• NY-22: Outgoing GOP Rep. Claudia Tenney, who lost re-election last month 51-49 to Democrat Anthony Brindisi, isn’t ruling out a 2020 comeback bid. Tenney said she didn’t “know what I’ll eventually do, I have to think about it, haven’t ruled out possibly making another challenge in 2020, but those all remain to be seen, gotta look at the landscape and see what’s happening.”
National Republicans would probably be content if Tenney took that look at the landscape and decided to pass, because she attracted plenty of bad headlines for herself during the campaign. In just one of many examples, she hurled hoary anti-Italian slurs at Brindisi last year by saying his father had represented “some of the worst criminals in our community” who were members of “organized crime”—in other words, mafia figures. In September she doubled down on line of attack, a very bad strategy in a seat where one in seven residents are Italian-American.
Brindisi will likely be a major GOP target in an upstate seat that lurched from 49.2-48.8 Romney to 55-39 Trump, and Team Red would probably prefer a fresh face than another Tenney campaign.
• TX-12: What a perfectly Trumpian story. Earlier this month, J.D. Granger, who is the son of Republican Rep. Kay Granger, publicly bragged to a local NBC station that his mother’s appointment as ranking member of the House Appropriations Committee meant that she’d be able to funnel millions in federal dollars to a development project in Fort Worth called Panther Island … which the younger Granger just happens to run. In a “buoyant mood,” Granger then added an equally startling comment about himself and his mother: “When this thing is on autopilot, we both get to retire.”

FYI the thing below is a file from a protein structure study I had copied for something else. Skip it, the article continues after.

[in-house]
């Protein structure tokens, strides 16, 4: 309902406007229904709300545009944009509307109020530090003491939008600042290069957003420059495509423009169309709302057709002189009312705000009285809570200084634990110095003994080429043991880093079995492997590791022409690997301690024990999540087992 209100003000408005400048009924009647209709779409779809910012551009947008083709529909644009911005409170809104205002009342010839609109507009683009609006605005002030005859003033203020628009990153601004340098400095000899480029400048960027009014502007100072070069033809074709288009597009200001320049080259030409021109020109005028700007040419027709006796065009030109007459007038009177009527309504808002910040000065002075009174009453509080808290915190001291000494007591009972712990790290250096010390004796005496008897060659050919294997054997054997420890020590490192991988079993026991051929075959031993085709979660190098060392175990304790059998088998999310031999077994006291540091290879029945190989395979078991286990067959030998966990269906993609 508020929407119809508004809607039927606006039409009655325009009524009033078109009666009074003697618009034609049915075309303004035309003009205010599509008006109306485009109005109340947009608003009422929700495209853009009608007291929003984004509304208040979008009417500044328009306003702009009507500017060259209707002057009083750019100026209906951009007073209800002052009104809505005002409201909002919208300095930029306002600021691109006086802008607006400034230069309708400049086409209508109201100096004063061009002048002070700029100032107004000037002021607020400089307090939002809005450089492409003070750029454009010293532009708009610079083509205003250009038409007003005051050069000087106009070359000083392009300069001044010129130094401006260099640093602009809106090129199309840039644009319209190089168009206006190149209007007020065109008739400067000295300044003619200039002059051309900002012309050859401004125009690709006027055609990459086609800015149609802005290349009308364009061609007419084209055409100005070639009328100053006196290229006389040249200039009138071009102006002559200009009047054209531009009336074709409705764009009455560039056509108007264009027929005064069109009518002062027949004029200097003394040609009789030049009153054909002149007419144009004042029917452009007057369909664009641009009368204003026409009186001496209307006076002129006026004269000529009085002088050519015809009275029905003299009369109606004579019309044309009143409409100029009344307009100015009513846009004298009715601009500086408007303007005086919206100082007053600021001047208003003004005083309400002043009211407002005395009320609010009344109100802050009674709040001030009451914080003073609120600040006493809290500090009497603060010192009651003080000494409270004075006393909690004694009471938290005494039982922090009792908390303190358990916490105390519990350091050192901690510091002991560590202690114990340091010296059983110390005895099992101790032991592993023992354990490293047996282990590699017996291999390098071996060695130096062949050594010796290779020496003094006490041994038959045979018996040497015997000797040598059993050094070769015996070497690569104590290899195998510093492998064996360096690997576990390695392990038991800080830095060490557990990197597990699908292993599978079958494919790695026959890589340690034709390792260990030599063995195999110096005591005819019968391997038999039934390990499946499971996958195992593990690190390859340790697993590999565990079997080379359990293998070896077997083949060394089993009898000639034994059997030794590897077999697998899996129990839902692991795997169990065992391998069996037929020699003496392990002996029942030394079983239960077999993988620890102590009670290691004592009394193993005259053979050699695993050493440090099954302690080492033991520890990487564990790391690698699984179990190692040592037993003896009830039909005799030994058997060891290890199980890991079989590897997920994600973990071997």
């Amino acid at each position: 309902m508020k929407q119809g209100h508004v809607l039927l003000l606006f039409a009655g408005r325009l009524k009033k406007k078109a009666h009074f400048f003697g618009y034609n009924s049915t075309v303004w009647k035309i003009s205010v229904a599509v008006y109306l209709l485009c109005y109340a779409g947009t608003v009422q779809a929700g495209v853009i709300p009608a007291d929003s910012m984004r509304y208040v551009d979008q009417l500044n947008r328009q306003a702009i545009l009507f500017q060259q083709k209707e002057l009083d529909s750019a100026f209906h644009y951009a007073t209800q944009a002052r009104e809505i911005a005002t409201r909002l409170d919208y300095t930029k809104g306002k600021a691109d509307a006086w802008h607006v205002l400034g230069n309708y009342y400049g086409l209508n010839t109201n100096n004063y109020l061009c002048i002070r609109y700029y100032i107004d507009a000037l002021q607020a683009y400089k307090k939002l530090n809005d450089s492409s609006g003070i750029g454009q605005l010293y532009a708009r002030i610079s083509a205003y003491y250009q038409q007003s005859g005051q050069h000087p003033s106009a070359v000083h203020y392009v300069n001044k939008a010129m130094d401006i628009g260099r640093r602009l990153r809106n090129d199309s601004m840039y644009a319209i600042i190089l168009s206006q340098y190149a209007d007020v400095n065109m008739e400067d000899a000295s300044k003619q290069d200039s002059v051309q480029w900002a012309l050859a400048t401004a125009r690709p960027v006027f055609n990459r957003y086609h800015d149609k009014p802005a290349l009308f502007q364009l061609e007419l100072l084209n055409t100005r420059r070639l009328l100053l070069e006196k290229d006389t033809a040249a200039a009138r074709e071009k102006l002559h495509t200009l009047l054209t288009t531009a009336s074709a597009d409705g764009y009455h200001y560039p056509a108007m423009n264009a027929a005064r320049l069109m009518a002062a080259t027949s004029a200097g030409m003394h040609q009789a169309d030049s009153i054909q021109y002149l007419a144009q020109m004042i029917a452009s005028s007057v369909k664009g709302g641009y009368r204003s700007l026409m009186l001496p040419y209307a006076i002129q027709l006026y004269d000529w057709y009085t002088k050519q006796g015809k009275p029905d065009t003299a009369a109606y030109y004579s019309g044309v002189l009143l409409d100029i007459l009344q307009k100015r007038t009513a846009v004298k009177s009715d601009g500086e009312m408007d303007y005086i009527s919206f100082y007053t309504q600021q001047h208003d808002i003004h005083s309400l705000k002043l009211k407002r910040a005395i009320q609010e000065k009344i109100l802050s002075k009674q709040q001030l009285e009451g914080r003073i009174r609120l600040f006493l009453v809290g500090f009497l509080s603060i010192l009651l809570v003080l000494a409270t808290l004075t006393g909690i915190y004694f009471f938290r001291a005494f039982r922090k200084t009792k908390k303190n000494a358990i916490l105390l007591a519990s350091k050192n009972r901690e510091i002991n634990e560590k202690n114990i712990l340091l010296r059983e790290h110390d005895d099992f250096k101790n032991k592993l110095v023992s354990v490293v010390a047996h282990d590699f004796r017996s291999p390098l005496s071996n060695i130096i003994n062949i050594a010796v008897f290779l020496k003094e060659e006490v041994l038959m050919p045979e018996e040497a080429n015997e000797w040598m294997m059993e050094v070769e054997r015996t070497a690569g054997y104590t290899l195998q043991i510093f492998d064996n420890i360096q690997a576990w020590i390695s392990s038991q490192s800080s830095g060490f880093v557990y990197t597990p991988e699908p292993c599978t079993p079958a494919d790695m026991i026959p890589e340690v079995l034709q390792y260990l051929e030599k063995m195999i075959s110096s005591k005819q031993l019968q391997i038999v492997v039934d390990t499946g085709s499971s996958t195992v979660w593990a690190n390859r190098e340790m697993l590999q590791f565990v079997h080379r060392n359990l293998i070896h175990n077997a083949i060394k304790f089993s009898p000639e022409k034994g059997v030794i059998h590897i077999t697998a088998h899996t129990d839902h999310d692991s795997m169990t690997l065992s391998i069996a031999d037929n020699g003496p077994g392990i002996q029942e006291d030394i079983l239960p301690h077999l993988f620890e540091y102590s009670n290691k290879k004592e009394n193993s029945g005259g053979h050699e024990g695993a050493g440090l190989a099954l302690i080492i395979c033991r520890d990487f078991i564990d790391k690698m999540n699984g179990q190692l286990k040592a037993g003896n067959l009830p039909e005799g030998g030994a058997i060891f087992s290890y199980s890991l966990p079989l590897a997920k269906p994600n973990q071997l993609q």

The Grangers have since had to walk back both ends of this piece. Granger claimed he “misspoke” about his mother quitting the House, and a spokesperson for the congresswoman said flatly, “She is not retiring.” (For what it’s worth, Texas’ 12th is an extremely Republican district in the Fort Worth suburbs, having voted for Trump by a 63-33 margin.)
As for Granger’s claim that his mom would soon be shipping some of that sweet, sweet scrilla from Uncle Sam down Texas way, he was forced to say on the record that her new position “does not guarantee remaining federal funds needed to complete” the Panther Island project. By saying the quiet part loud, he’s now at least increased the scrutiny that any new appropriations are likely to receive.
Don’t fret about Granger, though: He still remains in charge of the development (which is overdue, over-budget, and under-funded), earning $213,000 a year while never having once received a written evaluation in his 12 years on the job. And while the $1.1 billion project is about to undergo a new audit, it won’t examine Granger’s role at all. This is the kind of nepotism that would make Donald Trump so very, very proud.